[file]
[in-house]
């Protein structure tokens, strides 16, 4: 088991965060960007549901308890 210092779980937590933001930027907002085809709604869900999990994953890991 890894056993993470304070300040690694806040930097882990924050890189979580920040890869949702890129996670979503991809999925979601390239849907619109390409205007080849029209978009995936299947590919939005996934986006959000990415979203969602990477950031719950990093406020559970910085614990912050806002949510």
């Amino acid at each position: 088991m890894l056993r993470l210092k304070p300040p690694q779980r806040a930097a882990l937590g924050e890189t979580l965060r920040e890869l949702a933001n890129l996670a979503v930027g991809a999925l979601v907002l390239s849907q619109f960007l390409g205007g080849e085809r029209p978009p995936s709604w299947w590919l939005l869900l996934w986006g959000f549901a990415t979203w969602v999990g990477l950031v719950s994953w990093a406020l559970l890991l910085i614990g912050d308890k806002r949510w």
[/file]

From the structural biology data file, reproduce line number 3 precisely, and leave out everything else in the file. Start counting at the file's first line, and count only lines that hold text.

């Amino acid at each position: 088991m890894l056993r993470l210092k304070p300040p690694q779980r806040a930097a882990l937590g924050e890189t979580l965060r920040e890869l949702a933001n890129l996670a979503v930027g991809a999925l979601v907002l390239s849907q619109f960007l390409g205007g080849e085809r029209p978009p995936s709604w299947w590919l939005l869900l996934w986006g959000f549901a990415t979203w969602v999990g990477l950031v719950s994953w990093a406020l559970l890991l910085i614990g912050d308890k806002r949510w």